What will become of PyMOL?

Schrödinger announced several days ago that it has reached an agreement with the estate of the late Dr. Warren L. DeLano to continue the development, support, and sales of the PyMOL software package.

PyMOL is well known to all of us in the field and is perhaps the most widely used and loved molecular visualization tool. According to the announcement, prior to his unexpected passing Warren DeLano, had been working closely with Schrödinger for over a year, and in constant discussions concerning ways to progressively integrate the companies’ products. Warren’s wife said: “I know this is what Warren wanted for PyMOL’s future.”

Tom Stout added on the CCP4BB that Jason Vertrees that has been working closely with Warren for the past several years as a co-developer has agreed to join Schrödinger.

However, a quick search on twitter shows a range of feelings towards this acquizition:

What do you think this means for PyMOL’s future ? Tell us in the comments.

Written by Nir London in: News | Tags: , , , ,

What is your favorite molecular viewer ?

One of the main tools of the structural biologist (computational or experimental) if not, THE main tool, is the molecular viewer he uses. There are various viewers available, but usually each of us, at a certain point at his career, chooses a specific one and specializes in it. It becomes a way of self expression, to the point that using a “non-native” viewer is like talking in a foreign language. (How do I select only the polar atoms within 4.5A of chain B and color them CPK in this awkward viewer ?!?!?! On MY viewer it would take me a second!)

We want to hear what is YOUR molecular viewer of choice. Each viewer is optimized for a different set of tasks. E.g. VMD is designed for molecular dynamics, UCSF Chimera integrates many molecular analysis tools, Rasmol is a quick and dirty command line operated little fellow, not producing the nicest figures though, PyMOL creates good looking figures and is highly scriptable (as we demonstrated before in PyMOL scripts), while Jmol is web oriented and easy to embed in web pages.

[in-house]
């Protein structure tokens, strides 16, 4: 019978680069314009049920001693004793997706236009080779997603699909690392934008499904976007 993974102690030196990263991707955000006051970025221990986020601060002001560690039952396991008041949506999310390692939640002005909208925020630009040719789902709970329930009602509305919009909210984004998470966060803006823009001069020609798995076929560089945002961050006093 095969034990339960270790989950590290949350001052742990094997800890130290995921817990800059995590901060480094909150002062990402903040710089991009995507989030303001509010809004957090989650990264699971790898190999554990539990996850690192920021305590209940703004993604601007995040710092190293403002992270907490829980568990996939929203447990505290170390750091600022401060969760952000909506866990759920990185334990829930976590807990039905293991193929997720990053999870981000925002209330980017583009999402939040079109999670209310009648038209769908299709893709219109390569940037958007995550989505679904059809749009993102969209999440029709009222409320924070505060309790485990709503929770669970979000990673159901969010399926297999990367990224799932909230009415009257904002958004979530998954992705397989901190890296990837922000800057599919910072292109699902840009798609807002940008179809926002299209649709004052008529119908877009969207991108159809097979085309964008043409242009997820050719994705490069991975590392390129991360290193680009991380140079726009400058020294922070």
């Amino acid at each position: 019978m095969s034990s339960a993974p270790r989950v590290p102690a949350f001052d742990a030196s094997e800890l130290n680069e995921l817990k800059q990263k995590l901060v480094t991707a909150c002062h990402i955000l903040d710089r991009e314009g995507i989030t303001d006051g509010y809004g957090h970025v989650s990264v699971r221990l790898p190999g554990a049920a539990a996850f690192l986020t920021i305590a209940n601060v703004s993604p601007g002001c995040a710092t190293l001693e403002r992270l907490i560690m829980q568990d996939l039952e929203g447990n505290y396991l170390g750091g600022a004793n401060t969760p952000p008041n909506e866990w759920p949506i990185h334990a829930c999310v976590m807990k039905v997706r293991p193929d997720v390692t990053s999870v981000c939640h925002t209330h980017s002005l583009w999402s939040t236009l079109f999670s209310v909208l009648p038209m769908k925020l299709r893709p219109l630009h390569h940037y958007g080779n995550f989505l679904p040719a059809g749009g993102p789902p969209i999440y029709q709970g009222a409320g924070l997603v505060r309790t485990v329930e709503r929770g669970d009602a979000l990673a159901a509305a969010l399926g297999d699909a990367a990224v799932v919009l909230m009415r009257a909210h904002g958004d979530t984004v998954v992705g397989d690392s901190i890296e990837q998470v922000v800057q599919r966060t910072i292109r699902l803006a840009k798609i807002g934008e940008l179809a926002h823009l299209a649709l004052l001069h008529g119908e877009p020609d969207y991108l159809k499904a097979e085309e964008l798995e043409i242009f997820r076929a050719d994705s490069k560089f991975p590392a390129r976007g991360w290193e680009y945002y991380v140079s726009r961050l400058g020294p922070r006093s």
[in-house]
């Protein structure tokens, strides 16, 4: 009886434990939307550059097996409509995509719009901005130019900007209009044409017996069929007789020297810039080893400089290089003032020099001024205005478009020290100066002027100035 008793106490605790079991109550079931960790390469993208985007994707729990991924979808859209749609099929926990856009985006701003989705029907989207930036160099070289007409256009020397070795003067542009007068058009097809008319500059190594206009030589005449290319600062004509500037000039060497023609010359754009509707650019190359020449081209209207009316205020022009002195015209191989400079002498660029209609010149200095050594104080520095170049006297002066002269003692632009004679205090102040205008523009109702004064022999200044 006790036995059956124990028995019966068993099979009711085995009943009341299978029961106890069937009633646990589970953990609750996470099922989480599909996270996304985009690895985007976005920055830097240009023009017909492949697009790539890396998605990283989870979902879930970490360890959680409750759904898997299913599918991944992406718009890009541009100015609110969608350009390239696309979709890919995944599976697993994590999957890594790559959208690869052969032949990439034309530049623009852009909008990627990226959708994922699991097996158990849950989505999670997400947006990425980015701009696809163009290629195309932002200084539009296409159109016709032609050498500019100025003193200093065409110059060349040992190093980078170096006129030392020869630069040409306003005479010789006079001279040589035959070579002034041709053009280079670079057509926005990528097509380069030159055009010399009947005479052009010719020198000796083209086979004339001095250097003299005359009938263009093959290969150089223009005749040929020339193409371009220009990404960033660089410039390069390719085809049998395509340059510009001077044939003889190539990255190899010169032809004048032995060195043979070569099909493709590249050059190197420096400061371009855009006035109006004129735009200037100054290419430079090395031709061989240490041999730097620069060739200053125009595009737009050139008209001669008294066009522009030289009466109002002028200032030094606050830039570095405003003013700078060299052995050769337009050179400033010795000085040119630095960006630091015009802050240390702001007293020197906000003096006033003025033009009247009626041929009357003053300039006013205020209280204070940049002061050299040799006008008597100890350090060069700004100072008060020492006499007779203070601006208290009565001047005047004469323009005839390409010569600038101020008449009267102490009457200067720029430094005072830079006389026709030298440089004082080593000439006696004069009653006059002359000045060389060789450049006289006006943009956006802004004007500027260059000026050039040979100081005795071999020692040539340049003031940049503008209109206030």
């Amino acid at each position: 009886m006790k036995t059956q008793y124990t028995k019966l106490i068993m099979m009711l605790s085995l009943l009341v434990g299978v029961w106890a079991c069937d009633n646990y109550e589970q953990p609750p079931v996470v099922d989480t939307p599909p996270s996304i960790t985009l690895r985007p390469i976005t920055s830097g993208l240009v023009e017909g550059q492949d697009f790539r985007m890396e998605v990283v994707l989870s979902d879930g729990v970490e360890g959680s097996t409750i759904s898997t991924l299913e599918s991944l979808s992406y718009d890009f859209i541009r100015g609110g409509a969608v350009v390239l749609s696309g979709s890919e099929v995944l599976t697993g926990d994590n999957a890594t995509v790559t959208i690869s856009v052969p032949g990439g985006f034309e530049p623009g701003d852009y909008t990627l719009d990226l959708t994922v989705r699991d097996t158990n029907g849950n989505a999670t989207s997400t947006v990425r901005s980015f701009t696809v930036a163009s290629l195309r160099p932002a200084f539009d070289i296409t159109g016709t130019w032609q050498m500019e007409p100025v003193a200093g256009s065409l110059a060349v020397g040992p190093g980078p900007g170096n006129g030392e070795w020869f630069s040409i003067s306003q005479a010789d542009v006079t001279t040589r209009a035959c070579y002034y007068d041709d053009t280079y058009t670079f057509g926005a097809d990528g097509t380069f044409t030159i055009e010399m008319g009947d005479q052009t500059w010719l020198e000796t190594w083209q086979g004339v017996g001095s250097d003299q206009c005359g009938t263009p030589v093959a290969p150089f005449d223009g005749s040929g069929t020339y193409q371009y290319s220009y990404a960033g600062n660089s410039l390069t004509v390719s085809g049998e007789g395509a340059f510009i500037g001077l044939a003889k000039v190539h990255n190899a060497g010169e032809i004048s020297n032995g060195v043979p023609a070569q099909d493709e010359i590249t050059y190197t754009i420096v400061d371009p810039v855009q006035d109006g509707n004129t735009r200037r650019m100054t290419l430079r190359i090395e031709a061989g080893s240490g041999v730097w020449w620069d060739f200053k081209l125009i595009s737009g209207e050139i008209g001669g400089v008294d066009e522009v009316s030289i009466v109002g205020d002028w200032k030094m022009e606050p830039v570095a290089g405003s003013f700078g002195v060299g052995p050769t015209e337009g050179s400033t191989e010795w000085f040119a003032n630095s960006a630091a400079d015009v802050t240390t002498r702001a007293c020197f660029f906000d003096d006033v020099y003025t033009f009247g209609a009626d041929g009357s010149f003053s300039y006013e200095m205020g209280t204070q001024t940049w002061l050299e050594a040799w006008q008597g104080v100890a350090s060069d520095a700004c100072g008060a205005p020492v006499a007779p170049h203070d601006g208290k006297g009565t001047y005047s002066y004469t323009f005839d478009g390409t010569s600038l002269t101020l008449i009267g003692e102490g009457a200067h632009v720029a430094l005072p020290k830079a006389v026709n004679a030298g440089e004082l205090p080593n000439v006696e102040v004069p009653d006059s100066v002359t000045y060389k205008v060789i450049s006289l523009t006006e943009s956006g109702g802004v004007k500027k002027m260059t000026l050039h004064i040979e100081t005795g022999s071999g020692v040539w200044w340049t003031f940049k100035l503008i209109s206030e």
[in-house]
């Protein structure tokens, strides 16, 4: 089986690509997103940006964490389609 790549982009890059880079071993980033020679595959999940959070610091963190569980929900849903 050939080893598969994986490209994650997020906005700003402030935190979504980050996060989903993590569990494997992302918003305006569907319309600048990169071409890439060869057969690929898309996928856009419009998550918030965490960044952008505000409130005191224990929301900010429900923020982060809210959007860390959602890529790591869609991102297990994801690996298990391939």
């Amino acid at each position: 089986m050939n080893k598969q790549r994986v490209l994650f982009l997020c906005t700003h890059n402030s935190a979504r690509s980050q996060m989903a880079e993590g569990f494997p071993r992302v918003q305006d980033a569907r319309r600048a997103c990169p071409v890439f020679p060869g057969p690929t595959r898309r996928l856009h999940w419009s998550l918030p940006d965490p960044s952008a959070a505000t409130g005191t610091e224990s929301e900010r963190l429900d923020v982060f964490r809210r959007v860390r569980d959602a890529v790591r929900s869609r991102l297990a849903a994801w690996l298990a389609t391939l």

What is your favorite molecular viewer ?

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There are other software available, please tell us in the comments what’s your favorite viewer advantages and what are the disadvantages of the other “lesser” 😉 viewers.


Molecules on the go – iPhone app.

How many times have you talked to someone at a conference, or in a meeting and tried to explain to him, while hand waiving or napkin drawing, that cool structural feature of your protein? Well, with “Molecules” the hand waving can stop and the finger waving begins.


Written by Nir London in: Resources | Tags: , , , ,

PDB fetcher Google Gadget

Have you ever read a paper, stumbled upon some random PDB id and was itching to see the structure ? maybe play with it for several minutes ? get a general impression ? but, alas, you were too lazy to actually go the PDB and download the structure! Carson Andorf provides an easy solution in the form of a “PDB Structure Viewer with Sting!” Google Gadget. 

Just enter your PDB id and viola you get an image of the structure another click on the image would let you play around with it. Add this to your iGoogle page and you’ll never shun another molecule again. And while your at it, add the macromolecular modeling blog feed to your iGoogle page as well Add to Google  :)

What is your favorite google gadget ? Tell us in the comments.
Easy to use google gadget to view PDBs

Written by Nir London in: Resources | Tags: , , , , , ,

PyMOL scripts

Have you ever tried to represent your protein as a “sausage”-style cartoon, with the tube diameter scaled by values in the B-factor column ? We present an array of useful PyMOL scripts links to solve your problem.

PyMOL is, as defined on its home page: “.. a USER-SPONSORED molecular visualization system on an OPEN-SOURCE foundation”. Indeed it is one of the most popular molecular viewers out there. One of the main strengths of PyMOL is its inherent scripting abilities. I’m sure that many of you knew that, but have never really taken the time to write such scripts, and why would you ? others have done the job for you!


Written by Nir London in: Resources | Tags: , , , ,

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